Lemonade is one of the most refreshing drinks you can make yourself. It’s easy. Delicious. And it’s choked with enough sugar to rev you up and let you walk on the ceiling if you want to.
When I tried to quit my soft drink addiction, this recipe really, really helped. For one, it takes a fair bit of effort to make large batches, so you’re forced to make it last instead of chugging it down within an hour of making it. Small batches are really quick though.
And if you or a neighbour are lucky enough to have a lemon tree, it’s very economical. The price of supermarket lemons borders on nightmarish so this may have to be one of your treats for Summer and Autumn.
Two things you need to know if you’ve never made it before –
You’ve got to find sour lemons. There are some varieties which are really, really sweet and taste like a mild grapefruit. They make crap lemonade. If your lemons are fairly mild, just so long as they don’t taste like grapefruit, you can still make it. It just won’t pack the same punch or achieve the liveliness you’re after. And if the ones you get are waxed, give them a really good scrub in the sink before you grate their zest.
Secondly, you have to make it in advance to allow its flavour to develop and intensify. After two days it will really brighten up. And this is not unique to lemonade but to curries, bolognese, soup. It also lets the sugar soften the sharpness of the lemons which I have never achieved with same day lemonade.
Lastly, while writing this post I thought of a description that I think would be very good on the back of a lemonade bottle. –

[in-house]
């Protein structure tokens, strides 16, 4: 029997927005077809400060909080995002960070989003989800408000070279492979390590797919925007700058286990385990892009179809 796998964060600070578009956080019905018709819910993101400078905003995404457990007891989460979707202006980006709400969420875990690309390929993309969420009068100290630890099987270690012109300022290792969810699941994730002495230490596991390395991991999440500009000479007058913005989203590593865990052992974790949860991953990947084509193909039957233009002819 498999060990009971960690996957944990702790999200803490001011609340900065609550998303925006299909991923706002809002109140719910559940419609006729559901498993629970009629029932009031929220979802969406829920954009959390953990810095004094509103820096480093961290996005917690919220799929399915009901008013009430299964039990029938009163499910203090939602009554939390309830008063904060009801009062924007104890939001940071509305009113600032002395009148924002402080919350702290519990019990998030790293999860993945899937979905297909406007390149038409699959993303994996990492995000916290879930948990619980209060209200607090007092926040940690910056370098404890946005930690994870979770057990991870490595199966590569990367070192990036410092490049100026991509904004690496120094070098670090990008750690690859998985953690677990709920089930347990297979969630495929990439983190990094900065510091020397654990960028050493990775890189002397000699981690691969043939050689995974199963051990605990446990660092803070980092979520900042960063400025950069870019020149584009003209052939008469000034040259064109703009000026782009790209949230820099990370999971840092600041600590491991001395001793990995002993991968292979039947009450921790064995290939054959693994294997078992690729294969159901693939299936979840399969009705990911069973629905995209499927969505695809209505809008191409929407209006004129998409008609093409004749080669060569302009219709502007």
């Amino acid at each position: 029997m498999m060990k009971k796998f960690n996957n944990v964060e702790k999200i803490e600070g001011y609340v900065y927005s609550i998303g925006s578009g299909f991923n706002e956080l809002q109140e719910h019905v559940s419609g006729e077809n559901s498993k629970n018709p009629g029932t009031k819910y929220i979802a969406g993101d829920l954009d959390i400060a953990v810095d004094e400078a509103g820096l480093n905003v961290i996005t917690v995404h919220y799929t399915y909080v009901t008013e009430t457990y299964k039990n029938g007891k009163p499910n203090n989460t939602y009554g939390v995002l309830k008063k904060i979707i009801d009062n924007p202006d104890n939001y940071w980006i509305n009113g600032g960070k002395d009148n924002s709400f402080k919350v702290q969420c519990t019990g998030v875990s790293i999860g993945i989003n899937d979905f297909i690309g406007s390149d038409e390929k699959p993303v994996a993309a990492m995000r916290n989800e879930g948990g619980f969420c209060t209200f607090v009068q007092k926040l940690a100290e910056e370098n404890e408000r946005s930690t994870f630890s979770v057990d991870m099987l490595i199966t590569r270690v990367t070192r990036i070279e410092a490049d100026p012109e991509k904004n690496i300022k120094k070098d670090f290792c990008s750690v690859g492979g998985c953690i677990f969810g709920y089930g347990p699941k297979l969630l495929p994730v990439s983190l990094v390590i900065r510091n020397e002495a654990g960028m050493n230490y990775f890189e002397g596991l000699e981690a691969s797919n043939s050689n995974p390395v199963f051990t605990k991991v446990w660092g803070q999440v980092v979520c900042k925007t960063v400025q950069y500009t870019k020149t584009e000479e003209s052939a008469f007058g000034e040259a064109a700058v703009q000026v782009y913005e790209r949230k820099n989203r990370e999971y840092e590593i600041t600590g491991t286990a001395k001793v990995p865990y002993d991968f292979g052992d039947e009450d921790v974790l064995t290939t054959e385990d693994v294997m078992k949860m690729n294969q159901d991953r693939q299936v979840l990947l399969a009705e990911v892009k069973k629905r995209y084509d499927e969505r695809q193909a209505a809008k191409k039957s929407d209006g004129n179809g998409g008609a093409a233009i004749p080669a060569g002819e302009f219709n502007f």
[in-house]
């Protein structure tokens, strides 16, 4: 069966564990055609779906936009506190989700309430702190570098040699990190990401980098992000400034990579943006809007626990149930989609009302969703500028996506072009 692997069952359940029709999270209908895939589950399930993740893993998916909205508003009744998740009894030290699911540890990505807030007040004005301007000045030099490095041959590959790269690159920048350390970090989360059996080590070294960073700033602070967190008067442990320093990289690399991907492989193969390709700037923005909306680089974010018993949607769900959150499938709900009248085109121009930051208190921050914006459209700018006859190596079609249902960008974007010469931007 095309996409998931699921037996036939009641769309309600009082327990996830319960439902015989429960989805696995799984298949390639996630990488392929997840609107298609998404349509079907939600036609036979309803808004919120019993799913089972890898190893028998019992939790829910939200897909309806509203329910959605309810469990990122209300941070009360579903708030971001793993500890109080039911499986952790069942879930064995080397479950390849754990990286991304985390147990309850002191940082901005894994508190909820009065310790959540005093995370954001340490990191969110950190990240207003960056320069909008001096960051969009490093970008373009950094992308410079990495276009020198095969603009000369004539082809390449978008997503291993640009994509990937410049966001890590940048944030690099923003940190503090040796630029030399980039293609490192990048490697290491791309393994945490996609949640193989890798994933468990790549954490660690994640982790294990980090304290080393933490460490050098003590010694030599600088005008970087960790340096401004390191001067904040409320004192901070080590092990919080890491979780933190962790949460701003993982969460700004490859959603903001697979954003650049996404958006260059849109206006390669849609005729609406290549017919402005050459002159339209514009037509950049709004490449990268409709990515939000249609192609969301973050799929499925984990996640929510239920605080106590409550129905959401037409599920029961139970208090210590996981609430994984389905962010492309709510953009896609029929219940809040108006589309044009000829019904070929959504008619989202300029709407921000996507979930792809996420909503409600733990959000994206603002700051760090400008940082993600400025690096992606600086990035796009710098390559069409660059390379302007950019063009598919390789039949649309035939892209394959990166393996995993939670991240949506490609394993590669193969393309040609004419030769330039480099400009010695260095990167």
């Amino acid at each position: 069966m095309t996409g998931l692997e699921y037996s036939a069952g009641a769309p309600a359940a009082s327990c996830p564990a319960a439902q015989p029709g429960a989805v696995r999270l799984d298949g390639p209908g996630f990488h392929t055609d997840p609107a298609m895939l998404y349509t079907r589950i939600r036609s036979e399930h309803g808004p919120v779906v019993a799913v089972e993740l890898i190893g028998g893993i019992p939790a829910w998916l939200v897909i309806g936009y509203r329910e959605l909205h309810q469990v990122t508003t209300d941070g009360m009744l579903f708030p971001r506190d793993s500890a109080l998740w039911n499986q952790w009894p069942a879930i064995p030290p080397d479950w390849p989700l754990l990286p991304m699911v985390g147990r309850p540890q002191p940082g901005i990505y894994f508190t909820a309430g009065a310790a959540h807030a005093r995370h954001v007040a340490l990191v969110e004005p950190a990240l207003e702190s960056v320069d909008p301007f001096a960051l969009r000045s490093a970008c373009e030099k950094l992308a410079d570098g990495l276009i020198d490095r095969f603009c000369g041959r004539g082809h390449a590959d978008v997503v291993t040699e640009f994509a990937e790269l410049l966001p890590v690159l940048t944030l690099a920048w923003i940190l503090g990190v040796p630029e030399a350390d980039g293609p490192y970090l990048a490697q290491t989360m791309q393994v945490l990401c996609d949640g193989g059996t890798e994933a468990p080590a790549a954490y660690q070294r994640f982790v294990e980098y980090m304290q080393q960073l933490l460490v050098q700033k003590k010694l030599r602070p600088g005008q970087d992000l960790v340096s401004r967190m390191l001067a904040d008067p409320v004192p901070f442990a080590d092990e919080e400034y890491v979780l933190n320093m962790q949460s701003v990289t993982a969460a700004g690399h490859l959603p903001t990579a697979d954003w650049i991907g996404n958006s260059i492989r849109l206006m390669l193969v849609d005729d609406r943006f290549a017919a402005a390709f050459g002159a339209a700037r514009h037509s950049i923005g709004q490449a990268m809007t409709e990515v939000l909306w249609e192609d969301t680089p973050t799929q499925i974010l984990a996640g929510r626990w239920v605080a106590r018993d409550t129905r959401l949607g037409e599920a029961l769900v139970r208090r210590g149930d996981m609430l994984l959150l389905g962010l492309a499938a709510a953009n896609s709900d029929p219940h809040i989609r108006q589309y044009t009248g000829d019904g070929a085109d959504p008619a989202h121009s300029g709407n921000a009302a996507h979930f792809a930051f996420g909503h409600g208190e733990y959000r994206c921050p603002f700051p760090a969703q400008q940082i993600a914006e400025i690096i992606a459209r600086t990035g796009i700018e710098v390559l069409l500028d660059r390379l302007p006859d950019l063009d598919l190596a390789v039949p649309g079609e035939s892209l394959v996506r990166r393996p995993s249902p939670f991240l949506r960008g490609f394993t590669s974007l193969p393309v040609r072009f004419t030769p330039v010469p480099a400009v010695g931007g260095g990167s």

Lemonade encapsulates the liveliness of Spring and Summer. Each and every sip reminds you of warm, gentle memories picnicking at the beach, playing outside with your cousins and friends. It evokes scents like wild flowers blossoming in hedge groves, the buzzing of bees and cicadas from it’s characteristic frothiness. All bottled up in one rather simple, old-fashioned drink.
– Just waiting for that call from Sprite or 7 Up… Even L & P.
Anyway, here is the recipe –
Note – I’ve specified “around” quanitites for the sugar/honey and did so because I prefer a sharper, stronger lemonade so I often use a little less than recipes call for. You may prefer a sweeter one. So I’ll leave it up to you.
You’ll have to play around with anyway because your lemon variety may not yield as much juice as mine or it could be a lot less tangy. If you’re not feeling confident, I suggest making it exactly to the recipe and then adjusting it after the two days. Take notes for the next time you make it. Because you will want to.
Recipe excerpted from the newly revised “Mrs Beeton’s How to Cook” recipe book, made by Gerard Baker. A terrific and beautiful cookbook.
Finely grated zest of 2 lemons, and juice of 3
Around 150g of caster sugar, or about 120g mild English honey
1L of tap water
Combine all ingredients in a large, glass jug. Cover with clingfilm and put in the fridge for a couple of days, stirring occasionally. When steeped, pour the liquid through a sieve into a new glass jug and use within 1 week of making.